District Court: Shepard receives death penalty
A formal sentencing hearing took place Friday morning for the defendant convicted last month in the 2017 murder of Tecumseh Police Officer Justin Terney.
The jury recommended the death penalty as punishment; District Judge John G. Canavan agreed.
At 9 a.m. at the Pottawatomie County courthouse, Canavan wasted no time handing down judgment against Byron James Shepard, 38, of Okemah, regarding three charges.
On the felony count of murder in the first degree, the death sentence was issued to Shepard, who was convicted in November by a Pottawatomie County jury. Shepard also was sentenced to five years and a fine of $500 for the charge of knowingly concealing stolen property; as well as a sentence of 10 years and a $5,000 fine for possession of controlled dangerous substance.
Though Shepard has remained jailed in the Pottawatomie County Public Safety Center, he now will be transferred to the Lexington Assessment and Reception Center until March 26, at which point his sentence is to be carried out. Canavan said Shepard must act within 10 days if he plans to file an appeal.
After the sentencing Tecumseh Police Chief J.R. Kidney said though he expected more to be read from the bench, he was pleased with the outcome.
“That was pretty straight forward,“ he said, of Canavan's decision. “I'm pleased it's done and over; but like the defense said, though, there's still a long road ahead.”
Though it's tough for the family to have to go back each time and relive the experience, he said that time may prove to be productive.
At least waiting out the appeals process may give Oklahoma time to have a new (execution) system in place (for carrying out the death penalty), Kidney said.
The state has been under fire for its method of lethal injection ever since a botched execution in 2014 allegedly caused a death row inmate to have a heart attack during the process. There is currently no protocol in place; the last execution in Oklahoma was in January 2015.
Kidney said Terney's family has expressed to him they feel justice has been served.
“I think that's pretty much how we all feel,” he said.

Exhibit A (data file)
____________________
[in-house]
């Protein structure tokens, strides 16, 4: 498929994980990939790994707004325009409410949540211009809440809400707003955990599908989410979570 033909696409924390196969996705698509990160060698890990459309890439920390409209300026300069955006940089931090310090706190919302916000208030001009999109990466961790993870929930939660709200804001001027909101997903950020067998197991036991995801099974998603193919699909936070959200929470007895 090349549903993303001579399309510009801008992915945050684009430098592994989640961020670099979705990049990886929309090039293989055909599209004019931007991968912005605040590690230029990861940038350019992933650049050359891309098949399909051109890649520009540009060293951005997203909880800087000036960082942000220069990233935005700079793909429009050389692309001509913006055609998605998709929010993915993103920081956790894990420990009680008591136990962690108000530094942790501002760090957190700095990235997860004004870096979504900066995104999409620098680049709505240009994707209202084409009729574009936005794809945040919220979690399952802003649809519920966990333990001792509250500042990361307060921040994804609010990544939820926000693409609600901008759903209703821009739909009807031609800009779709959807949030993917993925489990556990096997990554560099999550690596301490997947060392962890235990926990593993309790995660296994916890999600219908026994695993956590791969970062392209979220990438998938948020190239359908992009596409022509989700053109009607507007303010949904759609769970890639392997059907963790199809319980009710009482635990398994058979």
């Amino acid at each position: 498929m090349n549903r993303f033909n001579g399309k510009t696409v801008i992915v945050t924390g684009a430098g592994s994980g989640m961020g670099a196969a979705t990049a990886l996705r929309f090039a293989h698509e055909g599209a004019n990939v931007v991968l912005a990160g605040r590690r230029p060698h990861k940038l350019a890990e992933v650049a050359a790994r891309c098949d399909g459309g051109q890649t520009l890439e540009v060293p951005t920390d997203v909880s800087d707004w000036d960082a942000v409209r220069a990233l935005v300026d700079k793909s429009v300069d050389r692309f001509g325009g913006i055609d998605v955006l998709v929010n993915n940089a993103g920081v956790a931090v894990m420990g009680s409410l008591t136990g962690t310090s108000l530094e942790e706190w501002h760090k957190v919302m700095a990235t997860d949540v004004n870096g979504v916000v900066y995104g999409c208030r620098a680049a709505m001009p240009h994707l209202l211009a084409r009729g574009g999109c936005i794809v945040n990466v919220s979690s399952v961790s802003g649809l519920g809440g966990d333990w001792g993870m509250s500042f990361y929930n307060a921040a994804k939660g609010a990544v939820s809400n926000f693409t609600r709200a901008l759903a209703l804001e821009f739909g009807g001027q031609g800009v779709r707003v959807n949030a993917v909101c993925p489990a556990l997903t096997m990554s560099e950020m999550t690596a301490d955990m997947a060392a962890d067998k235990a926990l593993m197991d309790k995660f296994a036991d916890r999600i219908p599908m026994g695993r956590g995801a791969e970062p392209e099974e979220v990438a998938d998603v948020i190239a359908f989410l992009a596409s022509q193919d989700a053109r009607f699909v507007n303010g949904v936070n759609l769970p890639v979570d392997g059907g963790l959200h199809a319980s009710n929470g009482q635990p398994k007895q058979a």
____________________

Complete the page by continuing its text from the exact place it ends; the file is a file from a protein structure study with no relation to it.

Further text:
Officer Terney, 22, died March 27, 2017 from gunshot wounds he suffered the night before in a shootout with Shepard, who was a passenger in a vehicle stopped by Terney that night.
Kidney said Terney, who wanted to be a police officer since he was 3 years old, became an officer at age 21 and started living his dream.
“Less than one year into it, his dream was taken away, so don't let the memory of Justin Terney die,” Kidney said after the trial. “Remember that he was a young man doing what he loved and fighting for his community the night that he died.”
The same jury that choose the death penalty for Shepard initially spent 55 minutes deliberating the first-degree murder charge in the case. With jury selection and testimony, followed by the death penalty phase, the trial lasted three weeks.
During the course of the trial, prosecutors argued Shepard, who was a fugitive with a warrant, shot Terney that night to avoid going to jail. Prosecutors pointed out Shepard's criminal history, as well as past violence and drug use. Shepard's public defenders argued that the shooting and officer's death was unintentional, and asked the jury to spare his life and allow him to spend the rest of his life in prison.
This case was prosecuted by District 21 Cleveland County District Attorney Greg Mashburn and Prosecutors Pattye High and Travis White, who were appointed to the case when former Pottawatomie County District Attorney Richard Smothermon recused the office from this case. Shepard was defended by public defenders with the Oklahoma Indigent Defense System.
Shepard's girlfriend, Brooklyn Danielle Williams, who was driving the vehicle the night of the traffic stop, stood trial earlier this year and was convicted of second-degree murder in Terney's death. She is currently serving a 25-year prison sentence with the Department of Corrections.